When I travel to a new city and am limited on time, I have to choose what kind of adventure I want to have. I could go with the traditional tourist route and hit all of the museums and historical sites. In Norway during the winter, that’s not a bad option because the tourists are few and far between. The other option is to just wander and absorb the atmosphere. Oslo is very conducive to wandering, as most things are relatively walkable as long as you stay in the center of town, and if walking is not your thing, there is the subway or lightrail. I’m a planner, though, and wandering for me is more directed than spontaneous — I know the major points of interest I want to cover, and I get the surprise from everything in between my planned stops. So, with just about a day’s worth of time, after reserving some time for jet lag recovery, I put on my walking shoes and headed out to do a combo of a little bit tourist path and majority finding the real Oslo.
First thing I must say about Oslo is how wonderful the people are there. When they greet you, it’s often with a smile and a “hihi,” which made me think of the rhyme – Norwegians: so nice they say “hi” twice! Did I mention I did a lot of walking with lots of thinking time this weekend?
As for lodging, I stayed in the Nationaltheatret district, which I found very convenient to everything I wanted to see. Plus, the local train from the airport (90 NOK vs. 180 NOK on the express train that isn’t that much faster) stops at Nationaltheatret right after the Central Oslo train station. The train shares a station with a T-bane (metro) stop as well.
My 24 hours officially started at the changing of the guards ceremony at the Royal Palace, every day at 1:30pm regardless of the weather. For about 40 minutes, the royal guard performs the traditional routine of relieving the on-duty guards.
My next stop was an interesting art installation that you will need to look down to find. It’s at Theatergata 9. Several of the concrete tiles have been removed and replaced with 50,000 small bronze statues of people ranging from 3-10cm. Some of the tiles have been placed back atop the people. It is a really neat display that you should seek out.
Heading uphill, en route to the Old Aker Chuch, you will have the option to climb a set of stairs that end on Damestredet. This is a perfect, picturesque place to get a feel for Oslo 150 years ago. These wooden houses date back to 1810-1860 and are examples of how many homes were once constructed, most of which have since burned down in fires. Oslo has one other street filled with historical homes, that happens to be Tethusbakken found just below the Old Aker Church.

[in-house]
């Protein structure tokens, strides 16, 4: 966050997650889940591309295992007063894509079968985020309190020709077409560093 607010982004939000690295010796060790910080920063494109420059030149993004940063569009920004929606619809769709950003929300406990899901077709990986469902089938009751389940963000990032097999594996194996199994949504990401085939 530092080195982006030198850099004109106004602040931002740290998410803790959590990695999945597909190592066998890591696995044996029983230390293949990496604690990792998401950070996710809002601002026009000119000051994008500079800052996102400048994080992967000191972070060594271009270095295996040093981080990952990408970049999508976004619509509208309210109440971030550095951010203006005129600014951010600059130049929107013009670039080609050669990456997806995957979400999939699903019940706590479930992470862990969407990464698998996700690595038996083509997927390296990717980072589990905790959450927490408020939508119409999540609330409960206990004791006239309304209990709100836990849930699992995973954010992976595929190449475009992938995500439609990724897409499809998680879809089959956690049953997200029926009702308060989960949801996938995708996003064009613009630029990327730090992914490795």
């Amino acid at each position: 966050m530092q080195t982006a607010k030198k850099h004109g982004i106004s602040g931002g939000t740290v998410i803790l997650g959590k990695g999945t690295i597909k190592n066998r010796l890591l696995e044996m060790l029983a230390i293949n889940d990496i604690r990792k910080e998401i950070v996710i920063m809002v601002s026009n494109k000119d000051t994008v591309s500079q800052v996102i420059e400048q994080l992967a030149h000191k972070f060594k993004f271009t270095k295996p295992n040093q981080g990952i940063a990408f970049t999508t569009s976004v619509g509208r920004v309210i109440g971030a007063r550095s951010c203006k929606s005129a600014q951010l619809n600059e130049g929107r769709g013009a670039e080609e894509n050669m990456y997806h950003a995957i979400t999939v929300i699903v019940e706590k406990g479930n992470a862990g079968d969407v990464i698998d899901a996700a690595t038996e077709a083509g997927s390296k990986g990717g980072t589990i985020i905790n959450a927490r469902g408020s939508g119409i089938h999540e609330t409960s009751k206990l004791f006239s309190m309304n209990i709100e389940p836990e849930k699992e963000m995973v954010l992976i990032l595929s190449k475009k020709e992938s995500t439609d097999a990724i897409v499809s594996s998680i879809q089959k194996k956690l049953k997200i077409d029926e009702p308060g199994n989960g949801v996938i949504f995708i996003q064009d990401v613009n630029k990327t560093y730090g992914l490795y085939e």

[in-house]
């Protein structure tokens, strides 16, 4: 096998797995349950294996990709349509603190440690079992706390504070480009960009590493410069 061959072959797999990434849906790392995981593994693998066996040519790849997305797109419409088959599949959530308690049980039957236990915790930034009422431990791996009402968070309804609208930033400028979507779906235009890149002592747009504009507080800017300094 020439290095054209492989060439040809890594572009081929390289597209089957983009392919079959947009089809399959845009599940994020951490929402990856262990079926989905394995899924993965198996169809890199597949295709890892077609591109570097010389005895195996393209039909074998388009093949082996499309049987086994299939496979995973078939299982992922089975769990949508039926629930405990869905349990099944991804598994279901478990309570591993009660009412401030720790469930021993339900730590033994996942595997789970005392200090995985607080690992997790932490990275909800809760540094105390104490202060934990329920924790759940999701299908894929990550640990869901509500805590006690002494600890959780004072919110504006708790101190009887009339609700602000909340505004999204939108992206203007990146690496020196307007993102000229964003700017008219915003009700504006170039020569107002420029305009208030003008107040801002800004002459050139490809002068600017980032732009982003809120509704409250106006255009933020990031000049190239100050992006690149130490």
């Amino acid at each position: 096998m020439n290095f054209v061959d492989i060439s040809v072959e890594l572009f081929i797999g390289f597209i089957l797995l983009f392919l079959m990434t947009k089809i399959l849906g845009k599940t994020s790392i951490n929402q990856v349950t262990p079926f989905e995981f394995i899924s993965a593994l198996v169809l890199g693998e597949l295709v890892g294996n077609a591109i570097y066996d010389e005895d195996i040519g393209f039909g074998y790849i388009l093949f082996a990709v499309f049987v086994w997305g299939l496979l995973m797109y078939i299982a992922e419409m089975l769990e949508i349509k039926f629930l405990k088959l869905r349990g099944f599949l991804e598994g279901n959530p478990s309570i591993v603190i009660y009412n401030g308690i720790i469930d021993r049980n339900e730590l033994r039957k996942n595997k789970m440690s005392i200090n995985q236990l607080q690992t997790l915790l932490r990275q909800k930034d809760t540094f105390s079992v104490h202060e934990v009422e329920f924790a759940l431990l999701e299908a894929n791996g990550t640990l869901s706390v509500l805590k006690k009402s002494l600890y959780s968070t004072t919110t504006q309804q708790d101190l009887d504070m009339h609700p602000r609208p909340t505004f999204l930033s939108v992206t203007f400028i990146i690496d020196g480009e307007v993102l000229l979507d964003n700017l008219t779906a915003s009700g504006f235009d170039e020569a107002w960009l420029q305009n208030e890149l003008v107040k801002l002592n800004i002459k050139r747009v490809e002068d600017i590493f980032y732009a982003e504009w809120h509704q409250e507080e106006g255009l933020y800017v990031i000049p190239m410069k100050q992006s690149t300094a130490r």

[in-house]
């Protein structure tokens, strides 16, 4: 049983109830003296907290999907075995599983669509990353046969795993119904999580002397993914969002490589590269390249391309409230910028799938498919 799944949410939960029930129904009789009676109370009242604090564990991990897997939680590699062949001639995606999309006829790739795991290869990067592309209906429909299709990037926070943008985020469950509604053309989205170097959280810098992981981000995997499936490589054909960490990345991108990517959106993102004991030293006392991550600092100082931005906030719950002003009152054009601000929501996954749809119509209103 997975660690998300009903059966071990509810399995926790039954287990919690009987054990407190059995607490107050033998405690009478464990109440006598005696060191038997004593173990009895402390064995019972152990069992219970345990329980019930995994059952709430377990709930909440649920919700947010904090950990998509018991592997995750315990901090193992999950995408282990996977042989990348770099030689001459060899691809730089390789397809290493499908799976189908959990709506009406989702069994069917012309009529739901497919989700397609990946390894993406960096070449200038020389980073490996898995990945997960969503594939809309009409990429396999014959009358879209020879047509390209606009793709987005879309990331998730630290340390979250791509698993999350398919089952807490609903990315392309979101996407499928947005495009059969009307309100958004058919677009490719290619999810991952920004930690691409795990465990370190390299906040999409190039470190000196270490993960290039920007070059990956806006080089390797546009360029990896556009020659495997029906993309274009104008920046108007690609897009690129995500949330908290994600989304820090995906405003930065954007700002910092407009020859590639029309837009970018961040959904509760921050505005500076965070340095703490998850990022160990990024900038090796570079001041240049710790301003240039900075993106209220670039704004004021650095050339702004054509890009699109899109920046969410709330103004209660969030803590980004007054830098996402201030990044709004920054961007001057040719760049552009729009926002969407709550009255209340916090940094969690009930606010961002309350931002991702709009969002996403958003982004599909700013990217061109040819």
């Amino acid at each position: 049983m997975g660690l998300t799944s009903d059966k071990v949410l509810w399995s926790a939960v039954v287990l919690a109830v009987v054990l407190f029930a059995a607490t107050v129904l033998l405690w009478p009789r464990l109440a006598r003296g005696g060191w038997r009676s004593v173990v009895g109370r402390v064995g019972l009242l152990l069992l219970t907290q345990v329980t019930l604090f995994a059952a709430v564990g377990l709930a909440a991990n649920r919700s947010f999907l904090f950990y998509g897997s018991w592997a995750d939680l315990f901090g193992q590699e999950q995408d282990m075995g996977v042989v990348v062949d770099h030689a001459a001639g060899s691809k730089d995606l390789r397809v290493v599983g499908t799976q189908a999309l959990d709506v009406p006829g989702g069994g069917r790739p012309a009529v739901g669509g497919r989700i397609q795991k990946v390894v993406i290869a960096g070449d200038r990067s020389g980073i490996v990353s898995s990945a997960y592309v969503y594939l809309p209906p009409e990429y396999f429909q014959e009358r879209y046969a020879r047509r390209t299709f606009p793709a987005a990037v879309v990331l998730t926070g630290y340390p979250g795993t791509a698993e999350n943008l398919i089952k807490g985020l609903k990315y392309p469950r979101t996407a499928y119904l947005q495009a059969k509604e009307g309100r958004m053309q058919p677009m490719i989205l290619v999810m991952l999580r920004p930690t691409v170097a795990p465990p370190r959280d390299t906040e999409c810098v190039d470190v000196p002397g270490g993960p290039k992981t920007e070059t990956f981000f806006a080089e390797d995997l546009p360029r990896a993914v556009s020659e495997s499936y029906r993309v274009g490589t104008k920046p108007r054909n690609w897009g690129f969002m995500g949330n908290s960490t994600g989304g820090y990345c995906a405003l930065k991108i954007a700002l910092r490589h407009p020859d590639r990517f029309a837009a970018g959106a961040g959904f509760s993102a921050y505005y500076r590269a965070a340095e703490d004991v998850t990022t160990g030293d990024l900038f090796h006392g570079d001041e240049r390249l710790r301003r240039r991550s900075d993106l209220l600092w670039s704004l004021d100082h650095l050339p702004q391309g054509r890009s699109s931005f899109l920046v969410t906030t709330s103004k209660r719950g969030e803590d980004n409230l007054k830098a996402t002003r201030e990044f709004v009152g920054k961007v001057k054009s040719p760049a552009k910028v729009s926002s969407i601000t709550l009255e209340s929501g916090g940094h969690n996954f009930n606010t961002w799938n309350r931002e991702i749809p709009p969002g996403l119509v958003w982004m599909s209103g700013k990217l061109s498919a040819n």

Next, I headed downhill towards the Akers River to cross over into a great neighborhood for cafes and street art called Grünerløkka. I did some research before on the popular street art to find some of the murals that appealed to me. Behind the Mir Cafe at Toftes Gate 69, there are several pieces of wall art. The rainbows, in particular, I really wanted to find. I spent over an hour on Google Maps trying to locate the address. I finally figured out that they are all in a courtyard out of view of the Google cameras.
Making the right turn on Norde Gate, I walked back towards the river to find a giant peacock mural spanning the entire front of a building (no. 25).
The last stop of this walking tour was to Ingens Gate. Not only are there tons of street art murals to admire, but often a small street market is set up with waffles and crafts to purchase.
After exploring the Grünerløkka neighborhood, I had a few boxes to check off of my list of tourist sites. I knew I wasn’t going to go to the museums in Oslo because, if short on time, I always opt out of museums. So that left the Opera House, Akershus Fortress, and Vigeland Statue Park within Frogner Park to finish up the next morning within my 24 hour period. It was a pretty cold and dreary day, so the Opera House was not looking its best. I didn’t get near the fortress because the pathways were sheets of ice. So, that left the park. I took the T-bane to the Majorstuen stop. It was just a short walk to the park entrance. Vigeland Park was designed by Gustav Vigeland, and it is an 80 acre park within a park, filled with 212 sculptures created by Vigeland. If I were to guess, Vigeland specialized in bronze nudes. There are only so many nudes you can see before you feel like you’ve seen them all. It was a nice walk though, albeit cold. Here are some of my favorites, mostly because they made me laugh:
Everything is pretty expensive in Oslo, so be prepared for that. Otherwise, have a great time exploring, and I hope you have as much fun finding hidden treasures like I did!